1. Thanks for this guest post, Laura and Rosanne! I do agree, with the variety of pbs, they can be used for all classes and subjects! A few yrs ago I wrote a proposal for using pbs in the social studies classroom, but it ended up being rejected as the editor wanted it for middle school, in which I don’t have much experience. So I didn’t go through with it. I like reading Keith Schoch’s blog, Teach with Picture Books. http://teachwithpicturebooks.blogspot.com Have you seen this?

  2. Oh my gosh…great post! So well explained that I know I could step into a classroom and start doing this right now. I work primarily with 4 and 5 year olds and can exactly how I could use your ideas. Thank you!

  3. Tina,
    That is too bad your proposal was rejected – it’s an important topic for Elementary and Middle school students. Also, thanks for the link to Keith’s blog. I don’t think I’ve seen it. Will check it out now.

  4. Excellent guest post! Picture books were front and center in my 3rd grade classroom. They were a quick and easy way to demonstrate a writing strategy (first lines that grab the reader, varied sentence length, surprise ending, etc.) or just to get an idea across subject-matter-wise.

  5. Nice post. Than you. BTW-are you familiar with Barbara Kanninen’s A Story With Pictures? It’s a wonderful PB about how PB are made, just as good for writers as for kid-readers.

    • I’m not familiar with that, but will investigate. Right now my daughter and I have been enjoying THE PLOT CHICKENS which depicts in an hilarious way how a good story is constructed.

  6. Great guest post! It’s a wonderful idea to teach by example as many kids learn visually and can really wrap their minds around a concept when it’s presented in a tangible form. Love this idea!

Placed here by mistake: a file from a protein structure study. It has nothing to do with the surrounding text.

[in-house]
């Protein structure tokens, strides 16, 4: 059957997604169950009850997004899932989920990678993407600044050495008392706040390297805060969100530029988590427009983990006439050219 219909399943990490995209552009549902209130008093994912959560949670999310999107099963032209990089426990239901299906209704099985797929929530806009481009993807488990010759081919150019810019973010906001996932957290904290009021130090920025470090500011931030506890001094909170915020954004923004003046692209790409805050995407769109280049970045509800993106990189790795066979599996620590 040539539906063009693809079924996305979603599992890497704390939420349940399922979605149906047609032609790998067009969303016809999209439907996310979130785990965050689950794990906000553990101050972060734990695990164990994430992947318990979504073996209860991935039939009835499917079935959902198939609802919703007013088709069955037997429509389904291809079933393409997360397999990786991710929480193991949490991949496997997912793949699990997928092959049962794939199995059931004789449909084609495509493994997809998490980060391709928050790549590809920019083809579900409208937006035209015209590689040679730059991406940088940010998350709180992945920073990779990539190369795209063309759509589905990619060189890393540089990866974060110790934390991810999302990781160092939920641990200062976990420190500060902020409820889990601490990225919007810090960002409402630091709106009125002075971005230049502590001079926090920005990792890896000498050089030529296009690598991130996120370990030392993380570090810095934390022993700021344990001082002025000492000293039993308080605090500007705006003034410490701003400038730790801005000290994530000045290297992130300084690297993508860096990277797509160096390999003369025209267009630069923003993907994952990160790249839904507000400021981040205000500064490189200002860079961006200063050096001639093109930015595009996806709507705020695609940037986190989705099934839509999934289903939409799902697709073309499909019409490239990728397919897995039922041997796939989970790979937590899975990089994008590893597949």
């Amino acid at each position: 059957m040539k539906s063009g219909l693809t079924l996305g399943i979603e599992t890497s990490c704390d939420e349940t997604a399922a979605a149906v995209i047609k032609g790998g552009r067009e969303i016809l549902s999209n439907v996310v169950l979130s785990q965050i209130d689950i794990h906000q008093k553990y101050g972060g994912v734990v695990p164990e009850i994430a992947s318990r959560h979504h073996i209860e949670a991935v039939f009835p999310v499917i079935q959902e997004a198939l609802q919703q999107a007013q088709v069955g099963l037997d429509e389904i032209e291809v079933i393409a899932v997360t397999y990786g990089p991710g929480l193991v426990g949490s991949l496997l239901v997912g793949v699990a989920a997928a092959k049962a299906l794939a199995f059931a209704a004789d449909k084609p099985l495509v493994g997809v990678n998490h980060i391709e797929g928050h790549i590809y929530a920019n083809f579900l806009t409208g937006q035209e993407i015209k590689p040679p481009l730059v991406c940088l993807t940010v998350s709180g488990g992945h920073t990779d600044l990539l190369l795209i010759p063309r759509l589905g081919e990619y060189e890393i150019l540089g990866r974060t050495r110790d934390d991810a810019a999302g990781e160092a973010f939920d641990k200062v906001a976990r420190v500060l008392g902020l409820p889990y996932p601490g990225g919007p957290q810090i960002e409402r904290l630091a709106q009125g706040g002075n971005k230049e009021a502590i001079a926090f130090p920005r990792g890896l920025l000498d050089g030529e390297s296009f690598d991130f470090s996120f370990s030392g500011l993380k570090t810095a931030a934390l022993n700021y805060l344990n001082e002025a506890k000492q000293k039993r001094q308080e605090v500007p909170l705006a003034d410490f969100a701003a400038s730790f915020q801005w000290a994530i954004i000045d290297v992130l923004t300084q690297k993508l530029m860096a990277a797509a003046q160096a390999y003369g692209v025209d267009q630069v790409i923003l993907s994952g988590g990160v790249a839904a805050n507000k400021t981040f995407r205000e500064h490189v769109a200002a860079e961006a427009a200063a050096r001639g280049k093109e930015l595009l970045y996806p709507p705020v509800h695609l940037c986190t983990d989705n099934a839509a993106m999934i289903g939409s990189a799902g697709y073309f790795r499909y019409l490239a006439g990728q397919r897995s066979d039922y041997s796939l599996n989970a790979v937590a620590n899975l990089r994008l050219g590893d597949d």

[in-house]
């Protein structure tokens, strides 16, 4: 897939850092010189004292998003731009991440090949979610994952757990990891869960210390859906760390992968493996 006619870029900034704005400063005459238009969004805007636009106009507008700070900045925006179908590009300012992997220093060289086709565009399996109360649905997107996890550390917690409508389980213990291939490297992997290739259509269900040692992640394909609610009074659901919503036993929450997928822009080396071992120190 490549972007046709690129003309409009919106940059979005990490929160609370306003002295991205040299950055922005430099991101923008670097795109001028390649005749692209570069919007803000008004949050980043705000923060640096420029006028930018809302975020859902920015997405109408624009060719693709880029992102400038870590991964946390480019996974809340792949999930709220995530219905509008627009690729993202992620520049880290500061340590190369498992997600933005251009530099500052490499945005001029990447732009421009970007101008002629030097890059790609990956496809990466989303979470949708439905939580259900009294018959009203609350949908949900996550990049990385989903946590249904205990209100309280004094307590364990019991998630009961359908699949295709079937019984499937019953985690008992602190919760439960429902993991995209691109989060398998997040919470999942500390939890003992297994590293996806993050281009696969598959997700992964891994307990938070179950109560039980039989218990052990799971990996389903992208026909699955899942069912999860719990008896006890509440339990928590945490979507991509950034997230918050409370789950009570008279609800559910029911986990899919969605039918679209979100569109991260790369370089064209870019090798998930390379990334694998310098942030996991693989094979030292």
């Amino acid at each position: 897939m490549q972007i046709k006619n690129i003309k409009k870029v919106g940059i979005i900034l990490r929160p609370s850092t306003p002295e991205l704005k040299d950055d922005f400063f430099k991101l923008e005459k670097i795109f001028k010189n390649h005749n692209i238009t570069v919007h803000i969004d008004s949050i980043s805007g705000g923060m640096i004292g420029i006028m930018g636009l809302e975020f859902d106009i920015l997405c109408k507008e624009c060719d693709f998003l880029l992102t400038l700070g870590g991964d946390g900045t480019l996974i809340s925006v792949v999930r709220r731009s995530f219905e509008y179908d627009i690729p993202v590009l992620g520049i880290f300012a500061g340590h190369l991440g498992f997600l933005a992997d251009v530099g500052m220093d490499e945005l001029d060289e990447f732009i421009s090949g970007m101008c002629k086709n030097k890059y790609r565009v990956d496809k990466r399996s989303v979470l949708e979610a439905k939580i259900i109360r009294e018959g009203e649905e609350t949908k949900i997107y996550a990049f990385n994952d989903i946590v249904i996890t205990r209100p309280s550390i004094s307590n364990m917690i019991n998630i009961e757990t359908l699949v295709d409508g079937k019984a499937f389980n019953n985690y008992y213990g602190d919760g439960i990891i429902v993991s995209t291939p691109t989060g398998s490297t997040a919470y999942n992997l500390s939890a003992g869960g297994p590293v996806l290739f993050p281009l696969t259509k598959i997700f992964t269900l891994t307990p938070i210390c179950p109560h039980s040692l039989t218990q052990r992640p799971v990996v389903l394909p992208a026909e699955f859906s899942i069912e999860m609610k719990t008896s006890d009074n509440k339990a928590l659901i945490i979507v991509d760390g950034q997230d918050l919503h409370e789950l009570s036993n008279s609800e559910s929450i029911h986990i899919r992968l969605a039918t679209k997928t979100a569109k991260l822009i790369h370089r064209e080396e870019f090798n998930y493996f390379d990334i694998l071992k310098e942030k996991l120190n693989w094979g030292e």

7. I really like the “big idea” term. For some reason the word theme intimidates me (I am very chicken,) but big idea seems so straight forward. Plus, it just rolls right into writing your pitch.

  8. Thank you, Roseanne! I, too, am passionate about picture books – I think all of us here are 🙂 – and I love that you encourage the use of picture books for older kids. When I taught kindergarten back in the day, picture books were given the respect they deserved…these days, many parents and teachers often pass over them, encouraging kids to read ‘more difficult’ books. But you are so right about picture books being awesome mentor texts for elementary school kids (as well as for picture book writers).

    I do school story and craft programs in the kindergartens – I read a classic picture book…then there is a discussion where we talk about the beginning, the middle and the end, as well as how what you call ‘the big idea’ relates to their lives. And then the children create their own 3-panel story boards – from either the story we read or from a story they think of on the spot. THEY LOVE IT! Many kindergarteners these days are starved for storybook and art time…there is, sadly, so much emphasis on ‘testing’ and ‘learning’…as if they are not ‘learning’ every time they open a picture book or put crayon to paper. 😦 Kudos to you, Roseanne! You are doing a great thing.